Newsinger, J (2016) 'Imperial silences: from Rhodes to Surabaya.' International Socialism, 151. ISSN 0020-8736
The campaign last year to have the statue of Cecil Rhodes removed from Oriel College, Oxford, has provoked more discussion of the British Empire and its crimes than we have seen for many years. Rather than keeping quiet about Britain’s imperial past, the Rhodes Must Fall campaign has actually flushed establishment apologists out into the open. They have been forced to defend the legacy of a man who, if he had not been British and had not given a substantial bribe to Oxford University, would today be generally acknowledged by everyone as a corrupt fraudster, thief, liar and killer for profit, as someone marked out only by the enormity of his crimes. The hypocrisy that the debate over Rhodes Must Fall has occasioned has been very instructive in itself, but what is intended here is an examination not just of the part played by hypocrisy in the defence of British imperialism, but of the other strategies employed: suppression and amnesia. But first…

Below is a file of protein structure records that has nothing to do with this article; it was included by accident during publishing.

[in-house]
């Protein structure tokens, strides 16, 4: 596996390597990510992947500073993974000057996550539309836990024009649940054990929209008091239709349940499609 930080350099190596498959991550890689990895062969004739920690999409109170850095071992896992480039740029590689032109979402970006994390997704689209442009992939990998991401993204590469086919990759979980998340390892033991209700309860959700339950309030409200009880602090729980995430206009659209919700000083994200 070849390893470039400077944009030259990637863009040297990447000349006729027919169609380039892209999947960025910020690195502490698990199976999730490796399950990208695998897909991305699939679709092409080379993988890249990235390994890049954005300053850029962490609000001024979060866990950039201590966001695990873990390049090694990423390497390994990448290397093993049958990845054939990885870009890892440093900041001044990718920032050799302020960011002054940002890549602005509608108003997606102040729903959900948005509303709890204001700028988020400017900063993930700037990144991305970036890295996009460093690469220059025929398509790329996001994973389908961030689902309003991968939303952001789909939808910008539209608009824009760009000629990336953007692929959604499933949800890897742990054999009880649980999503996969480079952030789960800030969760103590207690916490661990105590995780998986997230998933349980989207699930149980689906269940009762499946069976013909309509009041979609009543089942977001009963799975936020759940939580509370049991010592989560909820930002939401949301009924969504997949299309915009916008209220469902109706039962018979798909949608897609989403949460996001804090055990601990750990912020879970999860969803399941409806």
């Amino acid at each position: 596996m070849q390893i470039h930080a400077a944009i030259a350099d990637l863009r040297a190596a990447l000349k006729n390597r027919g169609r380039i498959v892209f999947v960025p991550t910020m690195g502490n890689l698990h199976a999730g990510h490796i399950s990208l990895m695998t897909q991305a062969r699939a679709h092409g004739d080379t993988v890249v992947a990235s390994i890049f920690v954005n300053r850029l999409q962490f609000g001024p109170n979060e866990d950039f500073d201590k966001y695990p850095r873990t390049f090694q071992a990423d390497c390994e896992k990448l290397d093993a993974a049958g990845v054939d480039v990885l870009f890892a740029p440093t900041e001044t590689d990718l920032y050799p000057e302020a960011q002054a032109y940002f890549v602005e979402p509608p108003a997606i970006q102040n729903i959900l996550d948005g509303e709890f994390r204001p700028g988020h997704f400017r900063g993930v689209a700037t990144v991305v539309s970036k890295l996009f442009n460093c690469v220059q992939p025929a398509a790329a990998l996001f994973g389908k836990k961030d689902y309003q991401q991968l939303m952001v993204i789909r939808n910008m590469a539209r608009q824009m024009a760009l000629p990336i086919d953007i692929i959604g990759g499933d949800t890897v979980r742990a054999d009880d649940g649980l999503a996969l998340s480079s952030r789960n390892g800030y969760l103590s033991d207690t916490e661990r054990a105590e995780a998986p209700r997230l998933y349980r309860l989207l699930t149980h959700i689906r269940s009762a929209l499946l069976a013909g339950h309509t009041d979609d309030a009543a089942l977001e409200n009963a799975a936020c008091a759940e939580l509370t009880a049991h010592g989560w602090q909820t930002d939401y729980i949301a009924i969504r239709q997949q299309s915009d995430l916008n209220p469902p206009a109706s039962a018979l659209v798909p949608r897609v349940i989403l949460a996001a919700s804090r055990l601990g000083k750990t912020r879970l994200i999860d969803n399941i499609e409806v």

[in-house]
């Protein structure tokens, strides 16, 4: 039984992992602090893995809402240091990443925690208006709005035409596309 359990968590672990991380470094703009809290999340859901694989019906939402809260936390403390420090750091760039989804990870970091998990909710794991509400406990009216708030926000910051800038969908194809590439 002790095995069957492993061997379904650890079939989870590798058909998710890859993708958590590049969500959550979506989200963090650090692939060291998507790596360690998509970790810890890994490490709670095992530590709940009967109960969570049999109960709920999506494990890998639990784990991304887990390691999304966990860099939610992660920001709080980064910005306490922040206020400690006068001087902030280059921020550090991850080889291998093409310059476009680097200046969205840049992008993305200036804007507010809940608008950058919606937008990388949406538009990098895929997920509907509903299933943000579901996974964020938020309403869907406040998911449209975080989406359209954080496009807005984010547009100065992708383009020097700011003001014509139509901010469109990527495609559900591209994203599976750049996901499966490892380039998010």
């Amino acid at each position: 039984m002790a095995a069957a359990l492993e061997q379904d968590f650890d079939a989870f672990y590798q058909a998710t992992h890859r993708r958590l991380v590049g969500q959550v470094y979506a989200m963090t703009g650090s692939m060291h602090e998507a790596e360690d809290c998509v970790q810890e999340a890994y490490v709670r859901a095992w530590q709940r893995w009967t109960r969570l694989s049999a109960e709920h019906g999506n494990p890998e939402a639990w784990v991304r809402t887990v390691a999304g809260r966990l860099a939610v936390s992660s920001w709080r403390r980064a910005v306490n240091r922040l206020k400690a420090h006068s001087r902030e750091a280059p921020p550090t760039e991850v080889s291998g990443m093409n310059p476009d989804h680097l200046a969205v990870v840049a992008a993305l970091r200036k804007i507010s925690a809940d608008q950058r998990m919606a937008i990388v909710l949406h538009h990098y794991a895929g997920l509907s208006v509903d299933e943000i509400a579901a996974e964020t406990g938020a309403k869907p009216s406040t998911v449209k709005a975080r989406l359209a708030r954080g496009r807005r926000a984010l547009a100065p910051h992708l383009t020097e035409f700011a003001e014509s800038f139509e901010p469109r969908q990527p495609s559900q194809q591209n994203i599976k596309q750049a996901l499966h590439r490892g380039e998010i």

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|Divisions:||College of Liberal Arts|
|Date Deposited:||03 Jan 2017 16:24|
|Last Modified:||03 Jan 2017 16:27|
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